Study: Medical mistakes are a top-ranked cause of death in the U.S.

Although not included on the CDC’s list, medical errors were found to be a leading cause of mortality in the U.S. by a recent study.

It is said that to err is human, but many do not consider that their health care professionals may make mistakes on-the-job. Unfortunately, however, medical errors are an all too common occurrence in doctors' offices, hospitals and other health care facilities in Michigan and throughout the country. As a result of such lapses in care, patients may suffer worsened medical conditions or death. In fact, a study published in the journal, BMJ found medical errors may be among the leading causes of mortality in the U.S.

Shedding a light on the problem of medical mistakes

In order to better recognize the incidence rates of death resulting from lapses in medical care, a group of patient safety experts with Johns Hopkins University conducted a study. To this end, they examined the data from four prior studies that looked at the medical death rate between 2000 and 2008. Using this data and the hospital admission rates for 2013, the researchers extrapolated an estimated number of deaths occurring as a result of medical errors.

Tracking mortality causes in the U.S.

The task of tracking causes of death in the U.S. is handled by the Centers for Disease Control and Prevention. Currently, the agency relies on International Classification of Diseases, or ICD, codes for its data collection. As billing codes, these do not allow for medical mistakes as a cause of death. Rather, ICD codes may indicate the reason for which the patient sought the treatment that resulted in a lapse in their care.

Medical errors claim more lives annually than respiratory disease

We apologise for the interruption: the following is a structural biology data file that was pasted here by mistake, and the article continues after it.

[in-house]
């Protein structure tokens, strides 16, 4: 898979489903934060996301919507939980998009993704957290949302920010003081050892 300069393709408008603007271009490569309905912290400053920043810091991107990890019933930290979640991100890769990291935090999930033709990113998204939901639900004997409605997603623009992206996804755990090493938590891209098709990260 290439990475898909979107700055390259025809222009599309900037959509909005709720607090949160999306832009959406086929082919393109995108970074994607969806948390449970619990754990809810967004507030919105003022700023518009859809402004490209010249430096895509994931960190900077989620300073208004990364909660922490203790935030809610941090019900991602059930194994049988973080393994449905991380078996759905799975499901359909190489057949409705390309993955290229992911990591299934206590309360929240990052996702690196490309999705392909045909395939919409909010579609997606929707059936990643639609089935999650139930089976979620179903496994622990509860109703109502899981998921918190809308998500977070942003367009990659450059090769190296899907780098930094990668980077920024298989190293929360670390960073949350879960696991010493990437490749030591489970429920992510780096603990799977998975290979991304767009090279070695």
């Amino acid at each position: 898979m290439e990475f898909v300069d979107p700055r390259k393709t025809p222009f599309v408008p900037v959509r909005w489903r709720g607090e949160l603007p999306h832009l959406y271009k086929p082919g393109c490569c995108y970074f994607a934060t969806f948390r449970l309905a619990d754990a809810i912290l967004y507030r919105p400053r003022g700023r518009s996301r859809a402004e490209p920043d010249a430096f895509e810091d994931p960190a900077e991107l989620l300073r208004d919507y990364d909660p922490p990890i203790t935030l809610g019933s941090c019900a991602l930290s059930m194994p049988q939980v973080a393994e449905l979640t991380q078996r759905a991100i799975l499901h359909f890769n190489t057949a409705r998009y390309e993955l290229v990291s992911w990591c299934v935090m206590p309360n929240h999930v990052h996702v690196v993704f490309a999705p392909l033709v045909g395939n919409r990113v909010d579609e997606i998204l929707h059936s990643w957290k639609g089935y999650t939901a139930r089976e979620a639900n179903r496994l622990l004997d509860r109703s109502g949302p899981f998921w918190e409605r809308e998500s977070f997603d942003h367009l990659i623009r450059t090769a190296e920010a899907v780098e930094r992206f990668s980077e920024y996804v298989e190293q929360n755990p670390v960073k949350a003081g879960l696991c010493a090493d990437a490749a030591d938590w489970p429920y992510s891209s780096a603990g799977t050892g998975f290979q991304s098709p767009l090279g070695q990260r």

Based on their analysis, the researchers suggest 9.5 percent of all deaths occurring in the U.S. each year are the result of medical mistakes. The study's estimations suggest 251,454 people died in 2013 due to lapses in health care. This would place medical errors as the third leading cause of death in the U.S. Based on data from 2014, however, the CDC lists its top three causes of death as the following: heart disease, contributing to 614,348 deaths; cancer, resulting in 591,699 deaths; and chronic lower respiratory diseases, factoring into 147,101 deaths.

The researchers wrote an open letter to the CDC, urging the agency to update its causes of death list to include medical mistakes. Further, they push for changes to the current tracking system so that such human causes of mortality may be included. The researchers suggest drawing attention to the problem is the only way to begin developing a solution. Underreporting the prevalence of medical errors and not discussing them allows the issue to persist, and puts patients in jeopardy as they are not aware of the dangers even routine health care may carry.

Seeking legal guidance

Fatal medical mistakes in Michigan and elsewhere may have a devastating impact on the patients' loved ones who are left behind. Their families be faced with expenses they were not prepared for, such as additional medical bills and funerary costs, as well as the permanent loss of an income. In some situations, the health care provider or medical facility may be held liable for these and other damages. Therefore, those who have lost a family member as a result of a medical error may benefit from discussing their situation and options with an attorney.